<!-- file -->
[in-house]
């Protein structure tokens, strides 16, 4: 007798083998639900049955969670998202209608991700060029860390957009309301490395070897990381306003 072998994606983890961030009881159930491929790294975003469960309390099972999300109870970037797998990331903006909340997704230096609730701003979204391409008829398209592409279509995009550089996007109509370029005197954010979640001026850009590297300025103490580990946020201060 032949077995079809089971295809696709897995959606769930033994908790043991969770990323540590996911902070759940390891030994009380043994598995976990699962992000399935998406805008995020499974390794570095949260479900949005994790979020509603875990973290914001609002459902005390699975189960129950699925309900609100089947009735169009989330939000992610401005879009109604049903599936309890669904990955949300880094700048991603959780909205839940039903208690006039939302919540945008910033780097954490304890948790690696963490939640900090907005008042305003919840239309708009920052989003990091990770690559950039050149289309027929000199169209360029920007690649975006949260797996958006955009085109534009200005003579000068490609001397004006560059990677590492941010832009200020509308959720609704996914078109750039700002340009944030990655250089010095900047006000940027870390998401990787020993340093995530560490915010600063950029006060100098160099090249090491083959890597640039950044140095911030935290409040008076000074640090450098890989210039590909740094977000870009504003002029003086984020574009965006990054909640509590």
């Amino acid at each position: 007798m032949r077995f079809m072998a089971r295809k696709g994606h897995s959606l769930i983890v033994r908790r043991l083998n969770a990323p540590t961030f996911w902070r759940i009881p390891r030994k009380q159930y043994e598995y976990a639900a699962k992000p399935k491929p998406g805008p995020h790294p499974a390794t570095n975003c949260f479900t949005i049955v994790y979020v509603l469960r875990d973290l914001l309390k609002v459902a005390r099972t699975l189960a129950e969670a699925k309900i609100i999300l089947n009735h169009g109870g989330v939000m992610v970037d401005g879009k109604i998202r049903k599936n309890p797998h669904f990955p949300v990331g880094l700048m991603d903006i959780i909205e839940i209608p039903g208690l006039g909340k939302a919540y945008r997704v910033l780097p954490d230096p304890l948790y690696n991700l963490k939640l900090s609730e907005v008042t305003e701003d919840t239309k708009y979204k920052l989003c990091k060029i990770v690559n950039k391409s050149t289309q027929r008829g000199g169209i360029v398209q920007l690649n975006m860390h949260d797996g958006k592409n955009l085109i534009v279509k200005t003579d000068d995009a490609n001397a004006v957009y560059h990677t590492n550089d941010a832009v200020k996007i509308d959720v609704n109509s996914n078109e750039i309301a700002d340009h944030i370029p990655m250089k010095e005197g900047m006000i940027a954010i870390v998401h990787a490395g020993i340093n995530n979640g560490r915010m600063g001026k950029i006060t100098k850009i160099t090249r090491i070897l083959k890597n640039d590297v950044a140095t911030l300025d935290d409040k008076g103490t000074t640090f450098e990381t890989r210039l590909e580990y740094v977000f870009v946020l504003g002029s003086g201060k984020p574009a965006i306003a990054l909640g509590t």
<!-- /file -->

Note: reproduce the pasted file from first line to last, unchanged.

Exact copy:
[in-house]
């Protein structure tokens, strides 16, 4: 007798083998639900049955969670998202209608991700060029860390957009309301490395070897990381306003 072998994606983890961030009881159930491929790294975003469960309390099972999300109870970037797998990331903006909340997704230096609730701003979204391409008829398209592409279509995009550089996007109509370029005197954010979640001026850009590297300025103490580990946020201060 032949077995079809089971295809696709897995959606769930033994908790043991969770990323540590996911902070759940390891030994009380043994598995976990699962992000399935998406805008995020499974390794570095949260479900949005994790979020509603875990973290914001609002459902005390699975189960129950699925309900609100089947009735169009989330939000992610401005879009109604049903599936309890669904990955949300880094700048991603959780909205839940039903208690006039939302919540945008910033780097954490304890948790690696963490939640900090907005008042305003919840239309708009920052989003990091990770690559950039050149289309027929000199169209360029920007690649975006949260797996958006955009085109534009200005003579000068490609001397004006560059990677590492941010832009200020509308959720609704996914078109750039700002340009944030990655250089010095900047006000940027870390998401990787020993340093995530560490915010600063950029006060100098160099090249090491083959890597640039950044140095911030935290409040008076000074640090450098890989210039590909740094977000870009504003002029003086984020574009965006990054909640509590």
């Amino acid at each position: 007798m032949r077995f079809m072998a089971r295809k696709g994606h897995s959606l769930i983890v033994r908790r043991l083998n969770a990323p540590t961030f996911w902070r759940i009881p390891r030994k009380q159930y043994e598995y976990a639900a699962k992000p399935k491929p998406g805008p995020h790294p499974a390794t570095n975003c949260f479900t949005i049955v994790y979020v509603l469960r875990d973290l914001l309390k609002v459902a005390r099972t699975l189960a129950e969670a699925k309900i609100i999300l089947n009735h169009g109870g989330v939000m992610v970037d401005g879009k109604i998202r049903k599936n309890p797998h669904f990955p949300v990331g880094l700048m991603d903006i959780i909205e839940i209608p039903g208690l006039g909340k939302a919540y945008r997704v910033l780097p954490d230096p304890l948790y690696n991700l963490k939640l900090s609730e907005v008042t305003e701003d919840t239309k708009y979204k920052l989003c990091k060029i990770v690559n950039k391409s050149t289309q027929r008829g000199g169209i360029v398209q920007l690649n975006m860390h949260d797996g958006k592409n955009l085109i534009v279509k200005t003579d000068d995009a490609n001397a004006v957009y560059h990677t590492n550089d941010a832009v200020k996007i509308d959720v609704n109509s996914n078109e750039i309301a700002d340009h944030i370029p990655m250089k010095e005197g900047m006000i940027a954010i870390v998401h990787a490395g020993i340093n995530n979640g560490r915010m600063g001026k950029i006060t100098k850009i160099t090249r090491i070897l083959k890597n640039d590297v950044a140095t911030l300025d935290d409040k008076g103490t000074t640090f450098e990381t890989r210039l590909e580990y740094v977000f870009v946020l504003g002029s003086g201060k984020p574009a965006i306003a990054l909640g509590t």